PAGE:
Councilmembers will work with their colleagues to develop oversight committee legislation for introduction at a later date.

Herbold’s comment refers to the new West Seattle fire station that, as we first reported last fall, is running more than 9 years behind the original schedule. Construction of the new Fire Station 32 in The Junction finally began with demolition four months ago; the original estimate, with the 2003 fire levy that funded it, was for a 2007 completion – now, it’ll be 2017.

21 Replies to "City projects with budget overruns & delays: Would a new oversight committee help?"

  • KT August 15, 2016 (6:58 pm)

    Good idea.  Another good idea is to hold people responsible, if necessary, when projects go over budget and drag on and on beyond estimated completion dates.  SDOT might not like this idea!

    • Mike August 15, 2016 (10:35 pm)

      they typically time it for when they’ll be out of the position that was responsible or they’re on their way to another government job outside the city, like in D.C.  *looking at you Ron Sims!*

  • flimflam August 15, 2016 (7:13 pm)

    yeah, really, in a city that has grown as much as seattle why would we need to upgrade/staff higher numbers of officers? this council is ridiculous.

  • The Truth August 15, 2016 (8:17 pm)

    The business acumen of the council themselves is not going to help this situation.  Nothing fixes construction schedules like meetings being called by non subject matter experts.  I am all for accountability, fire people who poorly manage projects.  Don’t let more people with no experience get involved.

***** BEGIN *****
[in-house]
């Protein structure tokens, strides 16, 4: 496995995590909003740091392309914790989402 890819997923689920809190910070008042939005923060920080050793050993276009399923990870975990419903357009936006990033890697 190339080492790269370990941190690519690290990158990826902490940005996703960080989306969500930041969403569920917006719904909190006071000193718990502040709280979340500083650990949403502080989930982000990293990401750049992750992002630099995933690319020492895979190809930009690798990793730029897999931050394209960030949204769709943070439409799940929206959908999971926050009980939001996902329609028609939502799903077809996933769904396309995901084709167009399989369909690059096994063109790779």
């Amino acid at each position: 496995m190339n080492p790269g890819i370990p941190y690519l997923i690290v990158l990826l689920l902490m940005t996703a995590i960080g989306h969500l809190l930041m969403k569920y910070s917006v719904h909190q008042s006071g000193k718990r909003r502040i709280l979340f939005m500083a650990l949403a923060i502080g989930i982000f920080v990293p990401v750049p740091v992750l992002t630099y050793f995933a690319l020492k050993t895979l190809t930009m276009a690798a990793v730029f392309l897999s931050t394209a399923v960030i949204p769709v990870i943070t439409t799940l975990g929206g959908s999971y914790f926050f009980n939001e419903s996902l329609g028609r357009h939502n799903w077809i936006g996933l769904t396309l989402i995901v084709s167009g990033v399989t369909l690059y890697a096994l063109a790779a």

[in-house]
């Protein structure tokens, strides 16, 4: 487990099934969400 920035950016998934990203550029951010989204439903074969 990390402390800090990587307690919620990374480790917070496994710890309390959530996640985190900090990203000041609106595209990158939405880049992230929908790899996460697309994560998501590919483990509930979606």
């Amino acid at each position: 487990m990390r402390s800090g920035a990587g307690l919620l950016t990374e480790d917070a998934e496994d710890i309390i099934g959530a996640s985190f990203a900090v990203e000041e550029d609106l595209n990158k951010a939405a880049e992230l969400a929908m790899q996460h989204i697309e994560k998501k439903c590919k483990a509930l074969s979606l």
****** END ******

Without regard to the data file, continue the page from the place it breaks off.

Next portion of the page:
• smokeycretin9 August 15, 2016 (8:32 pm)

    Why not add a few more $100k jobs to the city roster?   Heck, maybe we could have an oversight committee for the oversight committies?

    • chemist August 15, 2016 (10:55 pm)

      From the wording of this announcement, it would be a city council committee, like all those other standing city council committees made up of different mixes of our elected councilmembers.

      http://www.seattle.gov/council/committees

  • Pete August 15, 2016 (9:14 pm)

    Why should the council have to add another committee to over see this? Don’t these projects already fall under the scope of an existing committee? Maybe the budget committee should do a better job at tracking projects that the council approves.

  • Junction Lady August 15, 2016 (9:22 pm)

    Community leaders need to make decisions instead of dithering.

    • Mike August 15, 2016 (10:37 pm)

      that requires work, you know how the old saying goes “good enough for government work”

  • TheKing August 15, 2016 (10:02 pm)

    Oversight committee translates to hit the voting booth for a change. 

  • d August 16, 2016 (7:36 am)

    if you say it’s going to cost a certain amount and it actually cost more you should be the one that has to pay that extra

    • Nancy Folsom August 16, 2016 (8:25 am)

      @D